Army Corps of Engineers did not consider Dakota Access Pipeline impact: Judge

Dakota Access Pipeline

Construction of the Dakota Access Pipeline was halted last year due due to protests, but the line began shipping oil at the beginning of June. Reuters file photo by Josh Morgan.

Unclear if judge will stop Dakota Access Pipeline oil flow

Two Native American tribes who opposed the Dakota Access Pipeline scored a legal victory this week when a US District Judge ruled the Army Corps of Engineers did not fully consider the pipeline’s impact on the Standing Rock Sioux Tribe.

According to a Reuters report, US District Judge James Boasberg ruled in Washington on Wednesday that the tribe’s hunting, fishing and environmental justice rights were not taken into consideration adequately in the environmental review completed by the Army Corp of Engineers.

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The Standing Rock Sioux maintain that the pipeline poses a danger to its water supply and sacred lands.

While the Standing Rock Sioux and Cheyenne River Sioux cheered the victory, the tribes are unsure if the judge will actually stop the Bakken oil from flowing through the pipeline.

Legal exports say the decision by Boasberg offers the judge a great deal of leeway, depending on what he considers are the environmental impacts of keeping the pipeline open.

“Under U.S. Supreme Court precedent he should apply the traditional injunction test to determine exactly what may occur – or not – during additional environmental analysis,” Zeke Williams, managing director of the energy and natural resources practice at Lewis Bess Williams & Weese in Denver told Reuters.

The parties involved, including the owner of the pipeline, Energy Transfer Partners Inc, are scheduled to reconvene on Wednesday.

The two tribes are hoping the judge will stop oil from flowing through the contentious pipeline while he considers the possibility of additional environmental review.

“Our position has always been that until they can do this correctly, the pipeline shouldn’t be operating,” Earthjustice attorney Jan Hasselman, who represents the Standing Rock Sioux, told Reuters.

A statement issued by ETP said pipeline operations would continue as the so-called “limited” process reviews the issues raised.

“Dakota Access believes the record supports the fact that the Corps properly evaluated” those issues, ETP spokeswoman Vicki Granado said.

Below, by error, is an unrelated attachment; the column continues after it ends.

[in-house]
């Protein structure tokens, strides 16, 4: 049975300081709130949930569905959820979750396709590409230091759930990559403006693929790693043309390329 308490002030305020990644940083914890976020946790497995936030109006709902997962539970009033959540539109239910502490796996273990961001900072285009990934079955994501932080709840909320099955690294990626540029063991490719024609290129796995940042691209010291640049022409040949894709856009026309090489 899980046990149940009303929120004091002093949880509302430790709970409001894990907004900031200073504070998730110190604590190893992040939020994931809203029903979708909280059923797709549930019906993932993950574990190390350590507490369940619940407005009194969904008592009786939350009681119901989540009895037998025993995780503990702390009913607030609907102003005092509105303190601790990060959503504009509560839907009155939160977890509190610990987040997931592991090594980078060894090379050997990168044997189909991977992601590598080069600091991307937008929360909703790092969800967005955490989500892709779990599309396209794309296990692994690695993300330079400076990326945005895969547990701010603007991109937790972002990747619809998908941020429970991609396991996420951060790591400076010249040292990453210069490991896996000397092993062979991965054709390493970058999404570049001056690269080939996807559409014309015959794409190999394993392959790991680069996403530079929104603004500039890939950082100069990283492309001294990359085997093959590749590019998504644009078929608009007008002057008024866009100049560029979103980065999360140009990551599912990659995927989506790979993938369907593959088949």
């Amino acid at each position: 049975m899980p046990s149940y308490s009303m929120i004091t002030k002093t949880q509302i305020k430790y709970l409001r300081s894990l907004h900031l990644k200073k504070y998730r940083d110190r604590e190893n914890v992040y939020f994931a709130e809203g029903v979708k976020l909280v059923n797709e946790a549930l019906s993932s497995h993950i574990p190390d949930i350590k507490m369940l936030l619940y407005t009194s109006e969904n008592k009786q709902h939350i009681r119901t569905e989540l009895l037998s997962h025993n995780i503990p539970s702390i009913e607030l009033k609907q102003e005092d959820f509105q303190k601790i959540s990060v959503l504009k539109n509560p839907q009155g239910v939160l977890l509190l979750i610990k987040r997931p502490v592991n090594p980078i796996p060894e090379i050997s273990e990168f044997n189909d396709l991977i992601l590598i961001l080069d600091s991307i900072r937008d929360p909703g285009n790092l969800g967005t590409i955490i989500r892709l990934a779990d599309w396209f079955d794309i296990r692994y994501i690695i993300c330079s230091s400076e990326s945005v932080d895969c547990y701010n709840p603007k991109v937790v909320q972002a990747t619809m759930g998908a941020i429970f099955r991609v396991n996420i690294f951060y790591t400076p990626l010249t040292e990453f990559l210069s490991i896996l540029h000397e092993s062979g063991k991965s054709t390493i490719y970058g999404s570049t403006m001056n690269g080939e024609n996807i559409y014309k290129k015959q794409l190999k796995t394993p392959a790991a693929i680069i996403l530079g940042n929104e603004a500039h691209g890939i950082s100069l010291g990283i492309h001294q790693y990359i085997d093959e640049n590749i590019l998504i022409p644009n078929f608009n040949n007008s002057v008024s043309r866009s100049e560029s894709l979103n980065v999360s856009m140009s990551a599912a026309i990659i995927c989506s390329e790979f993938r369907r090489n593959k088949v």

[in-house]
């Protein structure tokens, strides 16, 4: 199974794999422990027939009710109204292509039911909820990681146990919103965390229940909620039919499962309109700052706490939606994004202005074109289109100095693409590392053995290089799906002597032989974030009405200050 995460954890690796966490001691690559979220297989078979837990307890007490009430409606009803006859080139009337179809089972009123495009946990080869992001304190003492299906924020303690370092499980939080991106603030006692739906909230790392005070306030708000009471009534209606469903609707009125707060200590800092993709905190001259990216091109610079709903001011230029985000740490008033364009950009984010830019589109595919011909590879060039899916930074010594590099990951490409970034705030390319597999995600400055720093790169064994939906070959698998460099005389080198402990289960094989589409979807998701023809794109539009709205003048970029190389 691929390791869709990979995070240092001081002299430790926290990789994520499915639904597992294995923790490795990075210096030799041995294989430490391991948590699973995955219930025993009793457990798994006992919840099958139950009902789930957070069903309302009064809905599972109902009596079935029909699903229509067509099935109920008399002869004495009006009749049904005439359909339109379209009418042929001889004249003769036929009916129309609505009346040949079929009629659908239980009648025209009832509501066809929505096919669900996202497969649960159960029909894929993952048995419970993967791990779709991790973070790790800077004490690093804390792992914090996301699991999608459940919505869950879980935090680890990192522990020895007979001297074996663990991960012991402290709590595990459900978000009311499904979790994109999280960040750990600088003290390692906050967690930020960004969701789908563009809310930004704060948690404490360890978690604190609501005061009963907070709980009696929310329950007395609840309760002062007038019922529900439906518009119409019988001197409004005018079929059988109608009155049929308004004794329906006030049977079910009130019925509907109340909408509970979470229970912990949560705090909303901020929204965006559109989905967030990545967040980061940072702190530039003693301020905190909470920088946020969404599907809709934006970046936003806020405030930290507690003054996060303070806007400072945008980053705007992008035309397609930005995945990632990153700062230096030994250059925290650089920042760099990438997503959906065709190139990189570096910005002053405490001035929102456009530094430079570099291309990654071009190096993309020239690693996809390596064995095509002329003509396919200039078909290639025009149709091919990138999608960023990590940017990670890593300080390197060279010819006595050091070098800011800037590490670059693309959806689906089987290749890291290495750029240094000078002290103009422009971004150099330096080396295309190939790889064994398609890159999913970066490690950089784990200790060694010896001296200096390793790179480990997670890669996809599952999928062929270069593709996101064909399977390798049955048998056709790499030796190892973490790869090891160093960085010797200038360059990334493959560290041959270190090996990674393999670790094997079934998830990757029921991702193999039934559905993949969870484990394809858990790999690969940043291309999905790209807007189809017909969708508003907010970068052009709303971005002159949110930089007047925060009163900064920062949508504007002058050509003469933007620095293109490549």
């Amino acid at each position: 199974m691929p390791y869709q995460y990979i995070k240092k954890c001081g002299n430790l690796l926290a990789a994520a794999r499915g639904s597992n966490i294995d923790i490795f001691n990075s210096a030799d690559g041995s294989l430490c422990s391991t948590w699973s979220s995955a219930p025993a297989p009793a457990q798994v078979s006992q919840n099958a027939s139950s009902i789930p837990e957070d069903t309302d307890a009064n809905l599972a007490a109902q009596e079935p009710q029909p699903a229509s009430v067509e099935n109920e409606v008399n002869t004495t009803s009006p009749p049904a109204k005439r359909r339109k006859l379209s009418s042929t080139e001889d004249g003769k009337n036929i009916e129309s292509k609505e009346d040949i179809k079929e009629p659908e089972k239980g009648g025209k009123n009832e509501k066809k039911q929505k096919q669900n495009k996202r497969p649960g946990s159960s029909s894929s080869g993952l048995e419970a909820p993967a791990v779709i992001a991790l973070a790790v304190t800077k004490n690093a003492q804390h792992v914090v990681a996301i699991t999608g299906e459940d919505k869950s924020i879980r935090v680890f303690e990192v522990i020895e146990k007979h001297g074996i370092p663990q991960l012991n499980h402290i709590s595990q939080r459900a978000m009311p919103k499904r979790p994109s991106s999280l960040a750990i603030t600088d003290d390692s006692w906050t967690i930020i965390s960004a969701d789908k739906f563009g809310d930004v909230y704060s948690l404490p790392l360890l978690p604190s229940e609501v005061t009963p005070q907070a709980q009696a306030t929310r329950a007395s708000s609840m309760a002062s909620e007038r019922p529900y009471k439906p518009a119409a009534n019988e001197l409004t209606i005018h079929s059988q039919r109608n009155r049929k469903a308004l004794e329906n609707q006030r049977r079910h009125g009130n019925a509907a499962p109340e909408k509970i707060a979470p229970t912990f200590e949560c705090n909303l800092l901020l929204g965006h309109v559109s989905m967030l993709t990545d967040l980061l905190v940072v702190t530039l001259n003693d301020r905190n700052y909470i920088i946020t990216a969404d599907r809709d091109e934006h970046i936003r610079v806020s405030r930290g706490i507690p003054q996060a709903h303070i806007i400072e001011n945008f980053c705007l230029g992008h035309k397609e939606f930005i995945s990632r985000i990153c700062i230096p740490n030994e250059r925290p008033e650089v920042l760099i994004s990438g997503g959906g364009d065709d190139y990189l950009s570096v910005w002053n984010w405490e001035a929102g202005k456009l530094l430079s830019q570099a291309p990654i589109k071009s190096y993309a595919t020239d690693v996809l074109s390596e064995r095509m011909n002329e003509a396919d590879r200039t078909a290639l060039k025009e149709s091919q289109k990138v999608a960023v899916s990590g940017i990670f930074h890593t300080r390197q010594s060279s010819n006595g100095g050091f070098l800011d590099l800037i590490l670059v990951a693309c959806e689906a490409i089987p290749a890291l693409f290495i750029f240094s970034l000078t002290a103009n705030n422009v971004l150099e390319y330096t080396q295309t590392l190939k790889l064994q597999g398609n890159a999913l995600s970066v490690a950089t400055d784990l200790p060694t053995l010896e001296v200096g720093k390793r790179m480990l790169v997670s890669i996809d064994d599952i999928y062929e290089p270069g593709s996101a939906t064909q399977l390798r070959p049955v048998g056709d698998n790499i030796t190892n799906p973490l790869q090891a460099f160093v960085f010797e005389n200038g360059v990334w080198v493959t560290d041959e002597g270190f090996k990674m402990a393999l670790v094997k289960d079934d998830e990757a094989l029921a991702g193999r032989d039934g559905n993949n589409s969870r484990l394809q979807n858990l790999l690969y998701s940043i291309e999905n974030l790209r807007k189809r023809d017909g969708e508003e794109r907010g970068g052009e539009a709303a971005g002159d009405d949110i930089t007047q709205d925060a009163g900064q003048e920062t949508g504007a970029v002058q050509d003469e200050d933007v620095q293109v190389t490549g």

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The $3.8 billion pipeline began shipping oil at the beginning of June and has commitments to ship 520,000 barrels of oil per day from the Bakken area of North Dakota.

The line was delayed beginning last summer and into the winter due to massive protests on federal land in North Dakota and other US locations.

According to Reuters, two of the tribes’ earlier arguments had been rejected by the same judge.

“This ruling was a bit of a curve ball given the judge’s prior orders,” U.S. Representative Kevin Cramer, a Republican from North Dakota told Reuters. He does not think operations would be halted during review.

“(The judge) seems to be sending a message that consultation needs to be considered and documented better in future cases like this,” he told Reuters.

Deborah Ann Sivas, director of Environmental and Natural Resources Law & Policy Program at Stanford Law School, says under the National Environmental Policy Act, the normal procedure would be to halt operations during the review period.

Speaking with Reuters, she said NEPA’s purpose is “ensure that decision makers are informed about project impacts, alternatives, and mitigation before they allow a project to go forward.”

 

 

 

 

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1 Comment on "Army Corps of Engineers did not consider Dakota Access Pipeline impact: Judge"

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  1. Dan Gradient says:

    ETP and Dakota Access will be fine. I checked with a major investment bank, whose Analysts consulted legal experts, who said: “……We’ve read a decent amount of 3rd-party legal analyses that believe a shutdown of any length to be unlikely. Notably, the same judge that issued this request has ruled against opponents in the past based on arguments the pipeline would do irreparable harm. Moreover, the Corps should have enough time to comply with the court’s request, providing answers to wildlife impacts, etc. Finally, it is worth noting there is currently a natural gas pipeline in operation under the same body of water.” Shutdown won’t happen, ETP had all necessary approvals, and the hunting and wildlife et. al. issues cited by the Judge can be dealt with quickly by the Army Corps of Engineers. Bottom line to the Indians: go back and get drunk. Your efforts to kill a major economic asset of the U.S. are toast. Your fraudulent, bullshit obstruction is all for naught. There are already 8 pipelines in and under the target waterway, and DAPL does not even cross your lands. What despicable outlaws you are. I have a pipeline crossing my personal property where my home is located and my children live. Why am I not offended, while you are distraught over the fate of some old bones of a bunch of Indian ancestors 70 miles from the DAPL? These ancestors were probably criminals like you, and you are just a bunch of opportunists, who have done nothing but harm our country.

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